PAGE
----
Piero di Cosimo
- Piero di Cosimo
- The Madonna and Child enthroned with Saints Onophrius and Augustine
- oil and tempera on panel
Otto Lanz, Amsterdam;
G.B. Lanz, Rennaz, Switzerland;
Anonymous sale, London, Sotheby's, December 9, 1987, lot 4, to Colnaghi;
By whom purchased for the present collector.
London, P. & D. Colnaghi & Co., Discoveries from the Cinquecento, June 17 - August 7, 1982, no. 27.
M. Bacci, L' Opera completa di Piero di Cosimo, Milan 1976, p. 86, no. 8;
C. Whitfield, Discoveries from the Cinquecento, exhibition catalogue, London, P. & D. Colnaghi & Co., June 17 - August 7, 1982, pp. 56-8, cat. no. 27, reproduced p. 57;
J. Beck & A. Schultz, "The Origins of Piero di Cosimo", in Source, vol. IV, no. 4, Summer 1985, p. 13, footnote 12;
S. Fermor, Piero di Cosimo. Fiction, Invention and Fantasia, London 1993, pp. 121 ff.;
A. Padoa Rizzo, "Ancora sulla Madonna di Piazza", in F. Falletti (ed.), I Medici, il Verrocchio e Pistoia. Storia e restauro di due capolavori nella cattedrale di S. Zeno, exhibition catalogue, Livorno 1996, p. 72, footnote 14, reproduced p. 73, fig. 92;
A. Padoa Rizzo, "Arte a Pistoia nel Quattrocento", in C. D'Afflitto (ed.), L'Età di Savonarola: Fra' Paolino e la Pittura a Pistoia nel primo '500, exhibition catalogue, Pistoia, Palazzo Comunale, April 24 - July 31, 1996, pp. 43-44, and p. 49, footnote 23, reproduced fig. 22;
A.F. Tempesti & E. Capretti, Piero di Cosimo, Catalogo completo, Florence 1996, pp. 106-7, cat. no. 13, reproduced in colour p. 39 and a detail p. 40;
D. Geronimus, Piero di Cosimo, Visions Beautiful and Strange, London 2006, pp. 190-93, 282, and 328, footnotes 78 ff., reproduced in colour p. 191, fig. 148.
Piero di Cosimo was one of the most imaginative and idiosyncratic artists of his day, and this panel is one of only a handful of autograph works in private hands.1 This impressive altarpiece dates from an early stage in Piero's career, probably circa 1485-95.2 Its composition is simply – albeit carefully – composed and its design was clearly intended to be legible from a distance. The Madonna and Child are seated in the centre, flanked by the standing saints Onophrius and Augustine, each of whom is easily identifiable by his attributes. Onophrius is dressed in a loincloth made of woven palm leaves. He holds a rosary and leans on a stick. His long beard denotes his status as a hermit, as does the presence of the lion in the distance behind him. The bird flying above his head might allude to the crow which, according to legend, fed him by bringing him fruit. The sacra conversazione takes place before a classicizing arcade: the three arches that frame each figure so effectively are divided by trompe l'oeil pilasters, seemingly carved in relief and surmounted by Corinthian capitals. The rigidity of the architectural setting contrasts with the gentle movement of the figures: the Madonna turns slightly to one side and the Christ Child on her lap is in the act of blessing Saint Onophrius; he in turn points towards the central group, directing our gaze to the Child as well as to the lion in the landscape behind him; and Saint Augustine is shown in contrapposto, wearing his bishop's mitre and holding a crosier, leaning inwards towards the Madonna and Child. The tripartite composition echoes the traditional format of a triptych, with the Madonna and Child seated in the centre and the saints flanking them in the wings.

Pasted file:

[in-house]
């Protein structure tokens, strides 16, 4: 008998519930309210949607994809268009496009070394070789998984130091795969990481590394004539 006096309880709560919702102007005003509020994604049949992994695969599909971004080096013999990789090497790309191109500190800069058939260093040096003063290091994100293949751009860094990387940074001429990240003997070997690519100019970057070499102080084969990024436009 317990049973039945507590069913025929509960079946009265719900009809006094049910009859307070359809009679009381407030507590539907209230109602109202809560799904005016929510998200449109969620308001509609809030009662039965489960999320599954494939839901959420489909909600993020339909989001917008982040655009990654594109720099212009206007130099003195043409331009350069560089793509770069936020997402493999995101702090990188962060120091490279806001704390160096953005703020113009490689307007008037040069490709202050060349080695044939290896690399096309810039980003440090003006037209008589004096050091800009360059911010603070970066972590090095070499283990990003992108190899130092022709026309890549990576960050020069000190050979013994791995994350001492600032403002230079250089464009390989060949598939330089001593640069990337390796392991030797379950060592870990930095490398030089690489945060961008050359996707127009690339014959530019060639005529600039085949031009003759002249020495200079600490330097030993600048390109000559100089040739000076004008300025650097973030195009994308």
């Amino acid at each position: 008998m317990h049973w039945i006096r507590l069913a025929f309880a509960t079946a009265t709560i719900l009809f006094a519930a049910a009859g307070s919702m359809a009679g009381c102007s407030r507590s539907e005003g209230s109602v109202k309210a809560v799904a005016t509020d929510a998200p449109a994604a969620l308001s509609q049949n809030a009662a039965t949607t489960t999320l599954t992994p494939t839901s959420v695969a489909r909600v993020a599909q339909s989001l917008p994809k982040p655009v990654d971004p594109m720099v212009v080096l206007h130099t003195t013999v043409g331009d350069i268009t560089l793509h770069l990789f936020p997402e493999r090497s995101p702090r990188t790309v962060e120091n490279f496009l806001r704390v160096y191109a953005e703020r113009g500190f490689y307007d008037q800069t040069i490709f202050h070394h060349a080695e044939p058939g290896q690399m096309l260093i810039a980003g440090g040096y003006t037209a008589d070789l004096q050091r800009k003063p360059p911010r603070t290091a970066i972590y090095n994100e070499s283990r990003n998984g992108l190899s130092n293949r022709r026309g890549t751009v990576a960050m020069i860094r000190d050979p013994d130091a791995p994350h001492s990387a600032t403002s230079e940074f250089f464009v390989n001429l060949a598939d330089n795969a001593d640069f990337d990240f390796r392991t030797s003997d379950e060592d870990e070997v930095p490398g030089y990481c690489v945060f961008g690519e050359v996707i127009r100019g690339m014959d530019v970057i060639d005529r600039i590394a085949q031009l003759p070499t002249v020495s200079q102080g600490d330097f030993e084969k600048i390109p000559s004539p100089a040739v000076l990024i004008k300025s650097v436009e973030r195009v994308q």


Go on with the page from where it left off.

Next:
As Geronimus points out, the composition finds parallels in other works by Piero's contemporaries: in particular a Madonna and Child with Saints Onophrius and Anthony in the Spiritier collection, Amsterdam, attributed to Niccolò Soggi; a Madonna and Child with Saints Euphrosynus and John the Baptist, and Bartolomeo Canigiani as a donor in the Instituto Nazionale di Studi sul Rinascimento, Palazzo Strozzi, Florence, by Cosimo Rosselli and workshop; and Biagio d'Antonio's Madonna and Child with Saints John the Baptist and Jerome destined for the church of SS. Jacopo e Stefano in Gambassi.3 In Piero's own oeuvre, the altarpiece shows a stylistic progression from his Madonna and Child with Saints Lazarus and Sebastian in the church of SS. Michele Arcangelo e Lorenzo Martire, Montevettolini, which is datable to 1480-85 and commonly thought to be Piero's first commission of this type.4 Whilst the Montevettolini painting demonstrates the influence of Piero's teacher Cosimo Rosselli, as well as that of Filippino Lippi and Lorenzo di Credi, the present panel is more characteristic of Piero's own style, thus arguing for a date of execution some five to ten years later.
Like the Montevettolini altarpiece, this panel is executed in the mixed media of oil and tempera; a characteristic of Piero's technique in the early part of his career. As Geronimus has observed, by combining these two binding materials Piero could execute large altarpieces at great speed thanks to the different drying times of each medium. The paint surface may have suffered from water damage in the past but after its restoration in the 1990s its appearance has much improved. Although there are some areas of paint loss in the centre of the panel, most notably on the head of the Madonna and along the bottom edge, the condition of the Christ Child and the flanking saints is – as Geronimus says – 'superb'.5